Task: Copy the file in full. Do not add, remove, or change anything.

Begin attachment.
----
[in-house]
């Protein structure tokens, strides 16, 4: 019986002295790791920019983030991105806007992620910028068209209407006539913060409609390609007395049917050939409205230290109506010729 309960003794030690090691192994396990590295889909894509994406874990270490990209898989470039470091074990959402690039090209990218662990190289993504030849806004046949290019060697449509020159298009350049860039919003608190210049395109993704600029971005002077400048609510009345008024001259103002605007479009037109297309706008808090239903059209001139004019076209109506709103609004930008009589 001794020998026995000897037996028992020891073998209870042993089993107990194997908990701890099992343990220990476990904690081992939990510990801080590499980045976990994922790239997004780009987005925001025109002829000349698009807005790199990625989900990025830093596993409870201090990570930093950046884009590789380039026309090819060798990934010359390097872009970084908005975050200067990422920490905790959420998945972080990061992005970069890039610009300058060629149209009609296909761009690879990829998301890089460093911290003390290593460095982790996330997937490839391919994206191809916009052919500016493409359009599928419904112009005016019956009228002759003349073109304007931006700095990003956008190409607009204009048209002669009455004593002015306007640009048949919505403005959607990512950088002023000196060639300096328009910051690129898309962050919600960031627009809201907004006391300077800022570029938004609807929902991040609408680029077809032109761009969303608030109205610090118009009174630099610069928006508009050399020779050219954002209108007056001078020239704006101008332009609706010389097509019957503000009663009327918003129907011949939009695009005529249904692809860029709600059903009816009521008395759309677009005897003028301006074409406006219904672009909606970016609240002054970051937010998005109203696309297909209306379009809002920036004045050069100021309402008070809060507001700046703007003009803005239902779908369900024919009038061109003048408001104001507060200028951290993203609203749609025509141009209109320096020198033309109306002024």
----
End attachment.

[in-house]
């Protein structure tokens, strides 16, 4: 019986002295790791920019983030991105806007992620910028068209209407006539913060409609390609007395049917050939409205230290109506010729 309960003794030690090691192994396990590295889909894509994406874990270490990209898989470039470091074990959402690039090209990218662990190289993504030849806004046949290019060697449509020159298009350049860039919003608190210049395109993704600029971005002077400048609510009345008024001259103002605007479009037109297309706008808090239903059209001139004019076209109506709103609004930008009589 001794020998026995000897037996028992020891073998209870042993089993107990194997908990701890099992343990220990476990904690081992939990510990801080590499980045976990994922790239997004780009987005925001025109002829000349698009807005790199990625989900990025830093596993409870201090990570930093950046884009590789380039026309090819060798990934010359390097872009970084908005975050200067990422920490905790959420998945972080990061992005970069890039610009300058060629149209009609296909761009690879990829998301890089460093911290003390290593460095982790996330997937490839391919994206191809916009052919500016493409359009599928419904112009005016019956009228002759003349073109304007931006700095990003956008190409607009204009048209002669009455004593002015306007640009048949919505403005959607990512950088002023000196060639300096328009910051690129898309962050919600960031627009809201907004006391300077800022570029938004609807929902991040609408680029077809032109761009969303608030109205610090118009009174630099610069928006508009050399020779050219954002209108007056001078020239704006101008332009609706010389097509019957503000009663009327918003129907011949939009695009005529249904692809860029709600059903009816009521008395759309677009005897003028301006074409406006219904672009909606970016609240002054970051937010998005109203696309297909209306379009809002920036004045050069100021309402008070809060507001700046703007003009803005239902779908369900024919009038061109003048408001104001507060200028951290993203609203749609025509141009209109320096020198033309109306002024």